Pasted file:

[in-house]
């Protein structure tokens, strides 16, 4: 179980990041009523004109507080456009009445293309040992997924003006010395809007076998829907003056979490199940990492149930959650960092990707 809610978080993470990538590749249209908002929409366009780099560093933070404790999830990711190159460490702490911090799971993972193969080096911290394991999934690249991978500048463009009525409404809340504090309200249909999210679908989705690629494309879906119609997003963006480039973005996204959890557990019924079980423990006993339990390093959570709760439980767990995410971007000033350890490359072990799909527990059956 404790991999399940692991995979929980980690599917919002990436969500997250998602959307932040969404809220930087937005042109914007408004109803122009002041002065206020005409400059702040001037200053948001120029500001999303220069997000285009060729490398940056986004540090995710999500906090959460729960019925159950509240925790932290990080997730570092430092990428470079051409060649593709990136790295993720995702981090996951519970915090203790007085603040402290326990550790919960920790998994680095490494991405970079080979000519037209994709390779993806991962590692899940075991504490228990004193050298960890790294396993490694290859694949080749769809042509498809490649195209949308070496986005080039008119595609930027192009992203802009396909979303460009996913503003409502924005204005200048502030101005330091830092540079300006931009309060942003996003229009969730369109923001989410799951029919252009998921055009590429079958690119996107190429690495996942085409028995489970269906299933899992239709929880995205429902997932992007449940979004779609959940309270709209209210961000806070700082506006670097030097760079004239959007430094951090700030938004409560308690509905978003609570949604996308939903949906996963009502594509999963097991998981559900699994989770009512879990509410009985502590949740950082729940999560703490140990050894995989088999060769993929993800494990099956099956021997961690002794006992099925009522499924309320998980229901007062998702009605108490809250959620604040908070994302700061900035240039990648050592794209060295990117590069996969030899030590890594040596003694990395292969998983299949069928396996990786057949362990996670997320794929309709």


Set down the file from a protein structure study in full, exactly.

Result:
[in-house]
């Protein structure tokens, strides 16, 4: 179980990041009523004109507080456009009445293309040992997924003006010395809007076998829907003056979490199940990492149930959650960092990707 809610978080993470990538590749249209908002929409366009780099560093933070404790999830990711190159460490702490911090799971993972193969080096911290394991999934690249991978500048463009009525409404809340504090309200249909999210679908989705690629494309879906119609997003963006480039973005996204959890557990019924079980423990006993339990390093959570709760439980767990995410971007000033350890490359072990799909527990059956 404790991999399940692991995979929980980690599917919002990436969500997250998602959307932040969404809220930087937005042109914007408004109803122009002041002065206020005409400059702040001037200053948001120029500001999303220069997000285009060729490398940056986004540090995710999500906090959460729960019925159950509240925790932290990080997730570092430092990428470079051409060649593709990136790295993720995702981090996951519970915090203790007085603040402290326990550790919960920790998994680095490494991405970079080979000519037209994709390779993806991962590692899940075991504490228990004193050298960890790294396993490694290859694949080749769809042509498809490649195209949308070496986005080039008119595609930027192009992203802009396909979303460009996913503003409502924005204005200048502030101005330091830092540079300006931009309060942003996003229009969730369109923001989410799951029919252009998921055009590429079958690119996107190429690495996942085409028995489970269906299933899992239709929880995205429902997932992007449940979004779609959940309270709209209210961000806070700082506006670097030097760079004239959007430094951090700030938004409560308690509905978003609570949604996308939903949906996963009502594509999963097991998981559900699994989770009512879990509410009985502590949740950082729940999560703490140990050894995989088999060769993929993800494990099956099956021997961690002794006992099925009522499924309320998980229901007062998702009605108490809250959620604040908070994302700061900035240039990648050592794209060295990117590069996969030899030590890594040596003694990395292969998983299949069928396996990786057949362990996670997320794929309709």